Scholarly Comments on Academic Economics

Revisiting Hypothesis Testing with the Sharpe Ratio

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Abstract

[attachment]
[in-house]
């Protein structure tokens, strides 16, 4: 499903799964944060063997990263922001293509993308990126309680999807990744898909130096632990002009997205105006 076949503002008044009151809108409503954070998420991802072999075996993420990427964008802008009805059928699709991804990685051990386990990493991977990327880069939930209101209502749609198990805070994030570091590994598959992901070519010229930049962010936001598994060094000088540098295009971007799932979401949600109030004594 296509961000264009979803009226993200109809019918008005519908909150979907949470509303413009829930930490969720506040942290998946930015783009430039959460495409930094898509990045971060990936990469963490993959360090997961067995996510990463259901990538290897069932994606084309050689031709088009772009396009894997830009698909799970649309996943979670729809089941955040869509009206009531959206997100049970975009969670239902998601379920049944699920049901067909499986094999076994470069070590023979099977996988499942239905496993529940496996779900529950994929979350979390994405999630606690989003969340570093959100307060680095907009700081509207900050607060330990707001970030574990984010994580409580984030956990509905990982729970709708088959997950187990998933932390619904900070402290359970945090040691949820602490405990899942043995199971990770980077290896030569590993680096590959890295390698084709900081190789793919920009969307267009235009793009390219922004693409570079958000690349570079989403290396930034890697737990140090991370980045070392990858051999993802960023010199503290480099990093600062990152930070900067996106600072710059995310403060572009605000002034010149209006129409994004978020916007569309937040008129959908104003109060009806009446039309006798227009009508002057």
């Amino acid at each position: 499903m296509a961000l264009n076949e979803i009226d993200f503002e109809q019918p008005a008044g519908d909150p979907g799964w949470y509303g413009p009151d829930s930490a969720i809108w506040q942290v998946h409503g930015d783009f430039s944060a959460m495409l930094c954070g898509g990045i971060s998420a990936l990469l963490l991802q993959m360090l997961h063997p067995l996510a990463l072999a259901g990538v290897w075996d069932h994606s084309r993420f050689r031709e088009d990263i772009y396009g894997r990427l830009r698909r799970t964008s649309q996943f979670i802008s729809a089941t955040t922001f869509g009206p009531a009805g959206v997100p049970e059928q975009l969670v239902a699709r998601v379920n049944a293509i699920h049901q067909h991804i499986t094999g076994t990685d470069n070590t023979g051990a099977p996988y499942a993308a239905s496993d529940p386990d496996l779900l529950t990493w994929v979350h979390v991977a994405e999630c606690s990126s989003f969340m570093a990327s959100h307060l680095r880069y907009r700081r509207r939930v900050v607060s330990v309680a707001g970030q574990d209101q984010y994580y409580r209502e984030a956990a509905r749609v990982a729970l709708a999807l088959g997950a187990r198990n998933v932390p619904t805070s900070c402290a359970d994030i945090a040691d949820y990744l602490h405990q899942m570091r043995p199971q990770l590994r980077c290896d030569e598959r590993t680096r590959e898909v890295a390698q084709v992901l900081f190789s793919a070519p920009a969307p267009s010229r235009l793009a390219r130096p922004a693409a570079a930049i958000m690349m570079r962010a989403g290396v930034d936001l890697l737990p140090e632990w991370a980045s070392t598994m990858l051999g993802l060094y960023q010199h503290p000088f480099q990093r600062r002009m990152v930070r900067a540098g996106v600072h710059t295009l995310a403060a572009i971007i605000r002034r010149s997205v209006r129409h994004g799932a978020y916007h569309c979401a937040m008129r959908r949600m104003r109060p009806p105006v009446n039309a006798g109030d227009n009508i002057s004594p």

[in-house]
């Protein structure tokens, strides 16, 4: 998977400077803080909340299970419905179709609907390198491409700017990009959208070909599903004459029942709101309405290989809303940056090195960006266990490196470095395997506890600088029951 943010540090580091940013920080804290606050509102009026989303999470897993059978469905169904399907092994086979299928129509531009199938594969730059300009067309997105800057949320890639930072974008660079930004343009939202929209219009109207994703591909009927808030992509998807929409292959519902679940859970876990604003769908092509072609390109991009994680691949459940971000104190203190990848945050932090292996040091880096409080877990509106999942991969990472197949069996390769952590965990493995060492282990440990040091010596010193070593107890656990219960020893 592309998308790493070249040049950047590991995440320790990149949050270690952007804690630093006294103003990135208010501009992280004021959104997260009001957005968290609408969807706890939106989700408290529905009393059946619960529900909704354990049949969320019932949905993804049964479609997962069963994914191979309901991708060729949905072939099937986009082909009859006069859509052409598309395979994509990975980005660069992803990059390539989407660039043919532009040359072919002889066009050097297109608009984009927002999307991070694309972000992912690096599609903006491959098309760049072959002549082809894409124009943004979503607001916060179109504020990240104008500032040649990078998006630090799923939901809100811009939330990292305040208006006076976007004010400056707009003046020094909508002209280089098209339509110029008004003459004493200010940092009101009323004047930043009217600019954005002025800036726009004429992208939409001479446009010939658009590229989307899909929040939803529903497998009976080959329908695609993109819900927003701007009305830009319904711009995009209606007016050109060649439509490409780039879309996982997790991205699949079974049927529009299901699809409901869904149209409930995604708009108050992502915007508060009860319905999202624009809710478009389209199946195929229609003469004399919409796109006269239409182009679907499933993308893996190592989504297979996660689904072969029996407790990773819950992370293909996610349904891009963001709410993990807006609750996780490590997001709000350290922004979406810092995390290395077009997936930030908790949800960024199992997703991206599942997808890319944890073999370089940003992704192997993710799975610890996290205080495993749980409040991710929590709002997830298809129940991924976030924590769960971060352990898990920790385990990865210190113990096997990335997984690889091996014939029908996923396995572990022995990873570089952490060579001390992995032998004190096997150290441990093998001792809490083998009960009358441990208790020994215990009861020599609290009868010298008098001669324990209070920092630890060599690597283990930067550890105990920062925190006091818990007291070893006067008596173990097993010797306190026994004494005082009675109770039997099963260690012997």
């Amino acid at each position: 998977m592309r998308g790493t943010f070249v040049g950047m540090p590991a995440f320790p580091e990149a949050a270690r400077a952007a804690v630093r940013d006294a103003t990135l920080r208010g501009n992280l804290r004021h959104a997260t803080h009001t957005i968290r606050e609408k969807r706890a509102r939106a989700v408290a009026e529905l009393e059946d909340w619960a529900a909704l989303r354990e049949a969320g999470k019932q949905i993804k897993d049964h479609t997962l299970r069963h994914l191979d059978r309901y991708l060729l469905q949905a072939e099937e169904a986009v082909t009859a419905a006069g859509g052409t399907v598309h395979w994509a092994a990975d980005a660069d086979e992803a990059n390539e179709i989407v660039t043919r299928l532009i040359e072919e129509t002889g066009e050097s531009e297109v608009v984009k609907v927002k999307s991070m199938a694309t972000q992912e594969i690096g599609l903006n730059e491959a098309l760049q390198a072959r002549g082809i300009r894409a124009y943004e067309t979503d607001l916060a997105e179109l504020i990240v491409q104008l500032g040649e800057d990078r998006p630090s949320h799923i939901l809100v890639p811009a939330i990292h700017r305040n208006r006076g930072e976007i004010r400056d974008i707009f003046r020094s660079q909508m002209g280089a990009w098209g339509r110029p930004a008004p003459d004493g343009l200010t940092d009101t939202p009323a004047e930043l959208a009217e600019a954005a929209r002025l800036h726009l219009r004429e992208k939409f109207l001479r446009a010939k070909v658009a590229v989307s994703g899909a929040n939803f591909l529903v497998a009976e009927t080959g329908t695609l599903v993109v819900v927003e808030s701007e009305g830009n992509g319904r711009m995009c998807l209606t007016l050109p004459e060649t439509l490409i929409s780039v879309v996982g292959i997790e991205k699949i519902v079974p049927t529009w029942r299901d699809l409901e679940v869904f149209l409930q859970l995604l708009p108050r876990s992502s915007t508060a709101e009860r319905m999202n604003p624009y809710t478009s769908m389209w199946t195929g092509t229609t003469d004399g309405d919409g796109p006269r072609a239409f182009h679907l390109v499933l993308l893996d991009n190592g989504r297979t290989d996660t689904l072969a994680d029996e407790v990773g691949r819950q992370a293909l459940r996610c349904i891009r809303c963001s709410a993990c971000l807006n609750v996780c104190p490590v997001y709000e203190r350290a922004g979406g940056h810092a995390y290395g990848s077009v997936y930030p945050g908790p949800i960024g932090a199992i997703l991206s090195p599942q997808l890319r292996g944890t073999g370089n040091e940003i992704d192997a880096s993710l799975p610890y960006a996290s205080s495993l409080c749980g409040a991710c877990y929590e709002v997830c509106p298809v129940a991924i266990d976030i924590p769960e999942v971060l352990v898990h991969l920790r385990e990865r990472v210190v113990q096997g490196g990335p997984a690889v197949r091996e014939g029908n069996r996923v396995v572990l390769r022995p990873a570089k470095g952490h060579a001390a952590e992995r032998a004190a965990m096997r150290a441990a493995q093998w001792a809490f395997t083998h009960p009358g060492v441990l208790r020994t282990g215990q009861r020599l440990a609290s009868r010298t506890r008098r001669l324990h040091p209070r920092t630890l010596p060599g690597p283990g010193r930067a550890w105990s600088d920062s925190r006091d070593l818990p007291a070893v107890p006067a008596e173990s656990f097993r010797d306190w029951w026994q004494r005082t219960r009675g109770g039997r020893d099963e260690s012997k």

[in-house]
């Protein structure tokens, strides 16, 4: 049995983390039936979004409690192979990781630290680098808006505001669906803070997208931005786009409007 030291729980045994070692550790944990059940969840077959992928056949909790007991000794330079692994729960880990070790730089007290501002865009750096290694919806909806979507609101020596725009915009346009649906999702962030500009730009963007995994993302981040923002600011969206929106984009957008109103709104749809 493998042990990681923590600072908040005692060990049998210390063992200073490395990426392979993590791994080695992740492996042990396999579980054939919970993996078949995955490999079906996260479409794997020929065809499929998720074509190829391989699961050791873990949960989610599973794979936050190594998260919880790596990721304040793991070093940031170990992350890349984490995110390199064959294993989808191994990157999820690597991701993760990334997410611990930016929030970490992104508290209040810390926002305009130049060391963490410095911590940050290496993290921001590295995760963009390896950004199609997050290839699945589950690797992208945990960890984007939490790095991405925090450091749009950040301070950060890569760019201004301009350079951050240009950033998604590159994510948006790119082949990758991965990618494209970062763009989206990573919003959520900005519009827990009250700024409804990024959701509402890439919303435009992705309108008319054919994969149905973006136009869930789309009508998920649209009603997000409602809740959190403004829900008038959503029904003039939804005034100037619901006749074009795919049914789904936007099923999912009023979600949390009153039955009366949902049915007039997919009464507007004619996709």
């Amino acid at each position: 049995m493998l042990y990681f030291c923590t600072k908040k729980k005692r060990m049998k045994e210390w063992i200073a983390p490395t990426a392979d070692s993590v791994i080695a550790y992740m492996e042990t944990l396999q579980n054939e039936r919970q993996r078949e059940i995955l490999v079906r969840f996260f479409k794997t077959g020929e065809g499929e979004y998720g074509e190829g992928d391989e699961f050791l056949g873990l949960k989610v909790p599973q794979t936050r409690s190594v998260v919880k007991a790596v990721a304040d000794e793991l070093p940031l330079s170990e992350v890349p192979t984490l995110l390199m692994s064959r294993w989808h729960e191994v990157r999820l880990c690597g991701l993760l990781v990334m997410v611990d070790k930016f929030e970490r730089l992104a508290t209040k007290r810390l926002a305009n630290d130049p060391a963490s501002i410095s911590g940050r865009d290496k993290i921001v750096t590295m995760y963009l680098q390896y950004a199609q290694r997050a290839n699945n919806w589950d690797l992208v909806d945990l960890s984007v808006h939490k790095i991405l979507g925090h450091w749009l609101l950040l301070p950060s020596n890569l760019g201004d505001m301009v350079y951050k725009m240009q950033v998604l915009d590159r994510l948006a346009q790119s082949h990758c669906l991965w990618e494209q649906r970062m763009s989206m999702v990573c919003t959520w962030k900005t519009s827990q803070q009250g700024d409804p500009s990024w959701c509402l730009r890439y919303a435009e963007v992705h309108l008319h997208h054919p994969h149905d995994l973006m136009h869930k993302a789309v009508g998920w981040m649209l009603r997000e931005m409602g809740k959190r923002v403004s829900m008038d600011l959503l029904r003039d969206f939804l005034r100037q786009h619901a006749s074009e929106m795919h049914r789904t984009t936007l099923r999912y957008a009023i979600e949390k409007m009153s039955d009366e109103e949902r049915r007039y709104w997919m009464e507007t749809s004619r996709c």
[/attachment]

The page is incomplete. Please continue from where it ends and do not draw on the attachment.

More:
Investors have many choices of portfolios to consider, and they need metrics to guide their decisions. A common metric is the Sharpe ratio, which is intended to be a risk-adjusted return measure. It is defined as return in excess of that of cash, divided by volatility. Comparing Sharpe ratios of different investment options is not as simple as it appears, and not as simple as has been presented in the academic finance literature. A high Sharpe ratio is good, and when one portfolio has a higher Sharpe ratio than another, investors need to know whether that difference is substantial enough to act upon. Small differences relative to variance happen by chance and are unlikely to continue, while large differences allow investors to confidently choose one portfolio over another. The statistical properties of Sharpe ratios, however, are not as well understood as they should be. In this paper I demonstrate that the authors of many academic studies of Sharpe ratios have disregarded limitations of the power of tests of ratio differences, causing them to reach erroneous conclusions. I first review widely cited publications about tests of Sharpe ratio differences that are responsible for the lack of general understanding of the difficulties of performing these tests. I then present a better way of analyzing test findings and I use simulations and other analyses to show that when the power of the test is low, then the very best estimators perform no better than random number generators. Investors should be wary of claims by portfolio managers that their Sharpe ratio exceeds the ratio of other managers.